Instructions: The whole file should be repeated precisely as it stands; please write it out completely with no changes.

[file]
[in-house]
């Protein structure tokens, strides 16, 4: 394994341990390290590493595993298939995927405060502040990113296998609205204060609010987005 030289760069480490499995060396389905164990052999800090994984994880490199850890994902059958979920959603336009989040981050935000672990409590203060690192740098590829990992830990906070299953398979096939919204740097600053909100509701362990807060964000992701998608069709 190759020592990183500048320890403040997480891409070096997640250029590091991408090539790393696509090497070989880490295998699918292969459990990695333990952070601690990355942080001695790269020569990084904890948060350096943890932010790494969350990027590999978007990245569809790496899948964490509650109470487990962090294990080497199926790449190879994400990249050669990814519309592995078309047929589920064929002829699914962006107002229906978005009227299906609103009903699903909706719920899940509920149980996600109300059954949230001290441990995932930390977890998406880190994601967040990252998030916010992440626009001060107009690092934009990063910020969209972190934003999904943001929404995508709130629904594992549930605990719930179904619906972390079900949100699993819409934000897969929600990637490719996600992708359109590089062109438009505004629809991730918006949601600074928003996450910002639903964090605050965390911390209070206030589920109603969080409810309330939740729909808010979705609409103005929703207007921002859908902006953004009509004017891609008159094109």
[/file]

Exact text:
[in-house]
């Protein structure tokens, strides 16, 4: 394994341990390290590493595993298939995927405060502040990113296998609205204060609010987005 030289760069480490499995060396389905164990052999800090994984994880490199850890994902059958979920959603336009989040981050935000672990409590203060690192740098590829990992830990906070299953398979096939919204740097600053909100509701362990807060964000992701998608069709 190759020592990183500048320890403040997480891409070096997640250029590091991408090539790393696509090497070989880490295998699918292969459990990695333990952070601690990355942080001695790269020569990084904890948060350096943890932010790494969350990027590999978007990245569809790496899948964490509650109470487990962090294990080497199926790449190879994400990249050669990814519309592995078309047929589920064929002829699914962006107002229906978005009227299906609103009903699903909706719920899940509920149980996600109300059954949230001290441990995932930390977890998406880190994601967040990252998030916010992440626009001060107009690092934009990063910020969209972190934003999904943001929404995508709130629904594992549930605990719930179904619906972390079900949100699993819409934000897969929600990637490719996600992708359109590089062109438009505004629809991730918006949601600074928003996450910002639903964090605050965390911390209070206030589920109603969080409810309330939740729909808010979705609409103005929703207007921002859908902006953004009509004017891609008159094109």